Last month we talked about what happens when gear goes wrong, breaking and failing you while traveling. If you’re planning on making a big purchase before you go on a trip, you should do a bit of research beforehand on the product and its warranty or guarantee. And, you should also examine how much you will actually use it, whether it be a backpack, electronics or technical clothing. This way you don’t end up with expensive gear you don’t need or will never use again.
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What Do You Really Need?
If you’re taking a big trip, you might think it’s a good idea to invest in a specific product, like a backpack for your summer in Europe or safari clothing for a trip to Africa. It’s easy to talk yourself into a specific product because of what you’ve heard from others’ trips, but you need to be realistic.
When it comes to purchasing a backpack, for example, you first must know your trip style. I’ve also known many people to buy a backpack for study abroad and then never use it again afterwards. If you won’t use it again, and it isn’t crucial to your travel style, find an alternative that better suits you. There’s no rule that says you can’t carry a suitcase and still be a “backpacker.”
In terms of clothing, many travelers purchase specific technical clothing that may function well in certain environments, but will only be worn for a few days on a short trip because it’s not cute enough to wear in real life. I own a pair of hiking pants that I may have worn once, but at the time was convinced I would use them on one of my trips. The same goes for shoes like hiking boots that are bought for a trip through the Grand Canyon, but gather dust in your closet once you get home.
In both cases, it is important to assess whether alternatives can sufficiently serve the shorter purpose of a trip and then also serve other purposes after. Instead of hiking pants, maybe some comfortable yoga pants or exercise pants would be a better pick.
How Much Will You Use It?
It goes without saying that if you’ll use the item often, that high quality gear is going to be well worth the cost. For example, Brooke’s $130 Icebreaker* jacket was a big expense before her 3.5 month trip a couple year’s back, but she ended up wearing said jacket about 75% of those trip days, and continued to wear it for an entire year after since the quality allowed her to do so. The cost per wear was significantly decreased.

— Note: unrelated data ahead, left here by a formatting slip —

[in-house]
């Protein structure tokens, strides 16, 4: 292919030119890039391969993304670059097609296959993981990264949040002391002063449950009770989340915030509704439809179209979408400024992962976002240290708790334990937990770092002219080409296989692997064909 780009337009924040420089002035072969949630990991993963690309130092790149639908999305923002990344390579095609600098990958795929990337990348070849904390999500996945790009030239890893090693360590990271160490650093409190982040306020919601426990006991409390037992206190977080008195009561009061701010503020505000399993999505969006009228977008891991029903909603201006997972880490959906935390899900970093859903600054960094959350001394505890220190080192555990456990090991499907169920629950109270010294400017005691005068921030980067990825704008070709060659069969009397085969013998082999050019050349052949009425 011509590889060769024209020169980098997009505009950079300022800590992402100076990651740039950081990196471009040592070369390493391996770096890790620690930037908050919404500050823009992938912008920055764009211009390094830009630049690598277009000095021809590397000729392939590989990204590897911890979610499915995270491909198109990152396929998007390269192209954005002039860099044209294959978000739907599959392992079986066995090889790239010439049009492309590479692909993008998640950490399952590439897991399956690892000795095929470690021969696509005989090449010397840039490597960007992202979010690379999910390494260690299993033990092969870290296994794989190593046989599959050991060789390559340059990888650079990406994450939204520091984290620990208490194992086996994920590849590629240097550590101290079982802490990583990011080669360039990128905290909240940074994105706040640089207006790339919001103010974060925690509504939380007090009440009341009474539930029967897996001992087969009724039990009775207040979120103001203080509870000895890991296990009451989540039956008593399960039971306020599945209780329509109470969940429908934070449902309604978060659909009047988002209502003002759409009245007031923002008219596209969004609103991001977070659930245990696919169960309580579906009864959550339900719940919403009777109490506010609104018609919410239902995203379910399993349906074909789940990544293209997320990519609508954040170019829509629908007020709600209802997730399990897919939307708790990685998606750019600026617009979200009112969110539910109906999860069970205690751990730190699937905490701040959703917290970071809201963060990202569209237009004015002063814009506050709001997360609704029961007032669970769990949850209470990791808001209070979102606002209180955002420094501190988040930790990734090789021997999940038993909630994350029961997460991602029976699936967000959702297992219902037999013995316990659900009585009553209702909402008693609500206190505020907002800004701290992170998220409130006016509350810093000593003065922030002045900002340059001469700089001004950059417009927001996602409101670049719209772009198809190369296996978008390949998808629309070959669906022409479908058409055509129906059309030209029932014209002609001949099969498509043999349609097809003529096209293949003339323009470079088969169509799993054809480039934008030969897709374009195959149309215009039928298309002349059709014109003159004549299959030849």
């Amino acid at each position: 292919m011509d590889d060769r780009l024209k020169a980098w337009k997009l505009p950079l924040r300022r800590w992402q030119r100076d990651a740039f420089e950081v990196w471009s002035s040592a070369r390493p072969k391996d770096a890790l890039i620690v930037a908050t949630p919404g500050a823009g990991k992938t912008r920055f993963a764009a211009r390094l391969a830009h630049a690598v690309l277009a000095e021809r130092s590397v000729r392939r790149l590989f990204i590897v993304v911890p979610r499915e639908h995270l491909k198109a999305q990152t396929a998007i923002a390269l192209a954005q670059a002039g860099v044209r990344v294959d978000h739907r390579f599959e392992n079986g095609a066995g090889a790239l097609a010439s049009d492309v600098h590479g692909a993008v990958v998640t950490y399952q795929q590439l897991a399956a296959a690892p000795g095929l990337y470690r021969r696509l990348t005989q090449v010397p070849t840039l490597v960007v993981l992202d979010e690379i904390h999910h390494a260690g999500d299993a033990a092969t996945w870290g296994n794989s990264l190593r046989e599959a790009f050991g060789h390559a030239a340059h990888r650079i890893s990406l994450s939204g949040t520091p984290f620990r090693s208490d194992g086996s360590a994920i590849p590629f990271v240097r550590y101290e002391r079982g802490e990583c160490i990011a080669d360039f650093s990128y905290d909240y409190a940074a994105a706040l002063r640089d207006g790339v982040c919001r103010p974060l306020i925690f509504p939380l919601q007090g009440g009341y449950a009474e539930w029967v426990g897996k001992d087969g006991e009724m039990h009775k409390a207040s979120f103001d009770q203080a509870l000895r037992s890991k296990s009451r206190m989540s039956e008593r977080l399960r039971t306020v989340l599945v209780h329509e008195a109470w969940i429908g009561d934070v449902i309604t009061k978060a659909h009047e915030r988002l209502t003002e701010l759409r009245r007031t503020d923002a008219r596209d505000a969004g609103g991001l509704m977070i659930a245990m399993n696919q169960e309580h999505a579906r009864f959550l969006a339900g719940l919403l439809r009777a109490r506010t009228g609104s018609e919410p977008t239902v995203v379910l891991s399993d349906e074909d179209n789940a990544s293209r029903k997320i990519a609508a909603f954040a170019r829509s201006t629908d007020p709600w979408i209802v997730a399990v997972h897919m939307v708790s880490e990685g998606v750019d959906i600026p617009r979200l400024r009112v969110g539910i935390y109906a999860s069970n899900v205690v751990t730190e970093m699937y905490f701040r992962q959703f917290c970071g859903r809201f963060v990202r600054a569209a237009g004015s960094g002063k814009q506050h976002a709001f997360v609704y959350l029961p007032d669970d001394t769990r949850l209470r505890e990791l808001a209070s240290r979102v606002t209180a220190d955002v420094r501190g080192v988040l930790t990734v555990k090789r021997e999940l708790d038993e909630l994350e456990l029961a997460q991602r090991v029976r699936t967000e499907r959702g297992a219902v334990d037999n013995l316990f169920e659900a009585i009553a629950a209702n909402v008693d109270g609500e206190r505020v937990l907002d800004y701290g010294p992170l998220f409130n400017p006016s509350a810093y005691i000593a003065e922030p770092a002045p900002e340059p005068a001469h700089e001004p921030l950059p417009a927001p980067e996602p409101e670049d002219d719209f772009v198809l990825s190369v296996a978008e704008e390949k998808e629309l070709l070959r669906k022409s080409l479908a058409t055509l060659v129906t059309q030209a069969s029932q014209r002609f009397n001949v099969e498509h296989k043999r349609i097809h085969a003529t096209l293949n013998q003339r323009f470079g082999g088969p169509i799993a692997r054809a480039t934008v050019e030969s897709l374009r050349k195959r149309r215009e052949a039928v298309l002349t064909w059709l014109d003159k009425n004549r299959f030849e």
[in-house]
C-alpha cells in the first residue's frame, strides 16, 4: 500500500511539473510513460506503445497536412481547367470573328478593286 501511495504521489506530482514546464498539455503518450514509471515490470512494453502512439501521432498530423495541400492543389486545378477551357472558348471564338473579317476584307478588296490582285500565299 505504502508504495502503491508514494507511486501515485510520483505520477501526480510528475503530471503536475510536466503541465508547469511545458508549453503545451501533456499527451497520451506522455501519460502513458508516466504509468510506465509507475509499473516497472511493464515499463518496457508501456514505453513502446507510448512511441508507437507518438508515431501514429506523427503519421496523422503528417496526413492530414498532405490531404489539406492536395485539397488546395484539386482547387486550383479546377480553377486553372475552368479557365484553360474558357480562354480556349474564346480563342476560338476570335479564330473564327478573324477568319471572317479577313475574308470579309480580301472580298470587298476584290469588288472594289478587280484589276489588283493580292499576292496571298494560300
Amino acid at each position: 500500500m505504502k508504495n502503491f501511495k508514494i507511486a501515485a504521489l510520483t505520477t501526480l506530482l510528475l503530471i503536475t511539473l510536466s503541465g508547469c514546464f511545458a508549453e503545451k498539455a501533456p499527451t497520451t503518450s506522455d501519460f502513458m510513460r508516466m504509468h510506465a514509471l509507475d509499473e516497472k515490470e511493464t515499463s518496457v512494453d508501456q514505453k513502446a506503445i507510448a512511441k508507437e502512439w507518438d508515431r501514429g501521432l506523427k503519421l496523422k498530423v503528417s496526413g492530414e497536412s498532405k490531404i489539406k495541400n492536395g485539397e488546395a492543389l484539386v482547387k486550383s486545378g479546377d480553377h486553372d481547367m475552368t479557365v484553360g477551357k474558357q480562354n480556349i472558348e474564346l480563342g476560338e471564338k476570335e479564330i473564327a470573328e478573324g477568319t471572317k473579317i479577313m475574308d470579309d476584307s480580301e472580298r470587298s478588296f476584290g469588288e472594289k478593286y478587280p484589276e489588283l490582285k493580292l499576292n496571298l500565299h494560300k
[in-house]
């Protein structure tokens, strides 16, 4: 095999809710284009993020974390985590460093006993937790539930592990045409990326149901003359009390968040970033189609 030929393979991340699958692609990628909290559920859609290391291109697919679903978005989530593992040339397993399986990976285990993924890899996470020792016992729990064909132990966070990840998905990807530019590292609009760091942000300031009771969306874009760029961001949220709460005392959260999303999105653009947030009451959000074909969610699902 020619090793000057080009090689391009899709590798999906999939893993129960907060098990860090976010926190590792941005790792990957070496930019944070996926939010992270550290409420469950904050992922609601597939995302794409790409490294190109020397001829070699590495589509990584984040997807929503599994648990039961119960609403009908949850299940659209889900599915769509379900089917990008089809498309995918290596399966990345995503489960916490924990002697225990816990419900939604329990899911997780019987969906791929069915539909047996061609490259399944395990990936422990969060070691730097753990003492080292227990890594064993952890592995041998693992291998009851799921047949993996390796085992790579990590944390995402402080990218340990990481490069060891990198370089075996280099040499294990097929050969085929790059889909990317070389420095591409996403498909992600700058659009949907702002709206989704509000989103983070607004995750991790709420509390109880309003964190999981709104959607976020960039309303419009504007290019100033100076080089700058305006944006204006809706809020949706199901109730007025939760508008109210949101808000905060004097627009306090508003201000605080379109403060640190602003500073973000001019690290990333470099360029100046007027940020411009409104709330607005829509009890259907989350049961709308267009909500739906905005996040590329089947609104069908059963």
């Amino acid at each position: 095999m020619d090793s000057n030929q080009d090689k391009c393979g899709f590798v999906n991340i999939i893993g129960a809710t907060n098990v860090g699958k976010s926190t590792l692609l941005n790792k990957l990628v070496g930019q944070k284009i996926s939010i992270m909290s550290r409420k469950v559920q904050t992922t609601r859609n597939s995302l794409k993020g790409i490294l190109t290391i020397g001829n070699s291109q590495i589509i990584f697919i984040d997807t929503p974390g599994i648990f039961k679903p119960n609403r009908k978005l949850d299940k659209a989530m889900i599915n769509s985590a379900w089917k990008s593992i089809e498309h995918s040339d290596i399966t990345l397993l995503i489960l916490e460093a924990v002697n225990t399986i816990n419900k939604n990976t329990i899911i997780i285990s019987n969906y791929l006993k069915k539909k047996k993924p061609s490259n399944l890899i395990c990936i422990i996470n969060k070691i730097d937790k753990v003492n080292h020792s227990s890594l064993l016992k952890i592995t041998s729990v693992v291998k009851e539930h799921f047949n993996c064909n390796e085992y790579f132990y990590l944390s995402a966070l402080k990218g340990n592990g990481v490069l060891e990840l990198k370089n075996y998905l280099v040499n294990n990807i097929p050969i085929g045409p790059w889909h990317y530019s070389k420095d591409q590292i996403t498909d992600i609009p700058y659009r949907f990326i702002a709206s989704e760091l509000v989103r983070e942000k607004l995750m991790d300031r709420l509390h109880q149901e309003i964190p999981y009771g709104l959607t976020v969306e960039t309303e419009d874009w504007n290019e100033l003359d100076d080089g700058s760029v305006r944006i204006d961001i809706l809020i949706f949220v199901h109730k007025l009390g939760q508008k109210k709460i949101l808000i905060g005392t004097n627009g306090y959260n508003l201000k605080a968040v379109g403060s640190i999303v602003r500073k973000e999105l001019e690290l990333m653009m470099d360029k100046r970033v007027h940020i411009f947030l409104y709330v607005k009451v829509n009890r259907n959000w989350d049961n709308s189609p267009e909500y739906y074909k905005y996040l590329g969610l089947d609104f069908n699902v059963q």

The same goes for an item like Encircled’s Chrysalis Cardi. While high in price, the fact it can be worn as several items without being the same every day means the cost per wear is reduced.
The Value of a Use
Electronics and other gear like sleep sacks are also purchased beforehand, but typically get ditched once you’re home. However, when it comes to some items, like a bug net for a week in malaria-infested zones, or a high-tech down coat for a week on a sled in Lapland, they are pretty much worth their weight in gold.
Even if an item won’t be used to a great extent, you have to consider the negative impact of not having the right gear, or quality gear, for a specific activity. No good hiking boots while taking on the Annapurna Circuit? Your feet may just hate you.
Alternatives to Buying
Instead of buying in advance, there’s always the option of picking up something when you arrive at your destination, which may end up being cheaper. You may even find items for free at donation bins at hostels or campgrounds. Also ask friends and family if they have an item you can borrow instead of buying your own.
Or, you can take items you currently own – and that might also be nearing their life cycle with you – and then toss them on the road. I recently spent time traveling in Australia and Asia, but packed older jeans for Melbourne that I was able to ditch later. I was certainly glad to have packed them, especially since it was cold, but I knew I wouldn’t need them again. I didn’t want to invest in anything expensive just to have them dragged around unworn for two months.
When is expensive gear necessary?
If you’ve determined that you’re going to buy some gear, but may not use it much afterwards, look for bargains on outlets like The Clymb or REI Outlet*, which sell the same gear for much cheaper (but without your choices in colors and the ability to try on beforehand). These items may not be subject to returns or warranty.
However, if you’re looking for an investment piece of luggage or clothing, you’ll have better luck to spend more money and not have to replace it right after your trip.
The key word is investment– because that’s what good gear is.
I’ve found that if I buy something from a name brand that I know has a quality return policy, like REI or PacSafe, I don’t have trouble with it like I might when choosing the cheapest bag available.